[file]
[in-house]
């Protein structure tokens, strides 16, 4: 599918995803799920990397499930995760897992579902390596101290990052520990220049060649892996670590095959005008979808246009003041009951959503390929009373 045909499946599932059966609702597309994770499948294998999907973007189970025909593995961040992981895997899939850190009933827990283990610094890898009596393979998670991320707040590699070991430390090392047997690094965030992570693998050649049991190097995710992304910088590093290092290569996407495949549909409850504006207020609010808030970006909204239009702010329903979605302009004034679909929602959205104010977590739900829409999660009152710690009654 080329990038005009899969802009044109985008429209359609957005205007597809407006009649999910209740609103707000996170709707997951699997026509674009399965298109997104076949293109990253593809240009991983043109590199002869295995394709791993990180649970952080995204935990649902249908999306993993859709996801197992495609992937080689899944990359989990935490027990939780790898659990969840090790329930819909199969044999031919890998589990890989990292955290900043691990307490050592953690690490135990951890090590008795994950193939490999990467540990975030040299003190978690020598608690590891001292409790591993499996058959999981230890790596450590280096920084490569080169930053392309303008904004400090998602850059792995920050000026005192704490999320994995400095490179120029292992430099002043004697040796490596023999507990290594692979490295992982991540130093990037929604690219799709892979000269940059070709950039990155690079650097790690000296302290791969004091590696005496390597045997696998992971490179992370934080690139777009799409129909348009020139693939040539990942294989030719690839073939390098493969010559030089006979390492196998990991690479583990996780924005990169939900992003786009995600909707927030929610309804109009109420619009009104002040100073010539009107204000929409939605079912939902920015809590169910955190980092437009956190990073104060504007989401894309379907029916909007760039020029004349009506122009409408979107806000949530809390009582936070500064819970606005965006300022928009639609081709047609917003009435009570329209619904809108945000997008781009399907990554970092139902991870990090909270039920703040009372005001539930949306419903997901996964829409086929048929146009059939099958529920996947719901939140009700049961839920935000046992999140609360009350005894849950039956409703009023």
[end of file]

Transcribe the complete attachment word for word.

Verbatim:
[in-house]
């Protein structure tokens, strides 16, 4: 599918995803799920990397499930995760897992579902390596101290990052520990220049060649892996670590095959005008979808246009003041009951959503390929009373 045909499946599932059966609702597309994770499948294998999907973007189970025909593995961040992981895997899939850190009933827990283990610094890898009596393979998670991320707040590699070991430390090392047997690094965030992570693998050649049991190097995710992304910088590093290092290569996407495949549909409850504006207020609010808030970006909204239009702010329903979605302009004034679909929602959205104010977590739900829409999660009152710690009654 080329990038005009899969802009044109985008429209359609957005205007597809407006009649999910209740609103707000996170709707997951699997026509674009399965298109997104076949293109990253593809240009991983043109590199002869295995394709791993990180649970952080995204935990649902249908999306993993859709996801197992495609992937080689899944990359989990935490027990939780790898659990969840090790329930819909199969044999031919890998589990890989990292955290900043691990307490050592953690690490135990951890090590008795994950193939490999990467540990975030040299003190978690020598608690590891001292409790591993499996058959999981230890790596450590280096920084490569080169930053392309303008904004400090998602850059792995920050000026005192704490999320994995400095490179120029292992430099002043004697040796490596023999507990290594692979490295992982991540130093990037929604690219799709892979000269940059070709950039990155690079650097790690000296302290791969004091590696005496390597045997696998992971490179992370934080690139777009799409129909348009020139693939040539990942294989030719690839073939390098493969010559030089006979390492196998990991690479583990996780924005990169939900992003786009995600909707927030929610309804109009109420619009009104002040100073010539009107204000929409939605079912939902920015809590169910955190980092437009956190990073104060504007989401894309379907029916909007760039020029004349009506122009409408979107806000949530809390009582936070500064819970606005965006300022928009639609081709047609917003009435009570329209619904809108945000997008781009399907990554970092139902991870990090909270039920703040009372005001539930949306419903997901996964829409086929048929146009059939099958529920996947719901939140009700049961839920935000046992999140609360009350005894849950039956409703009023």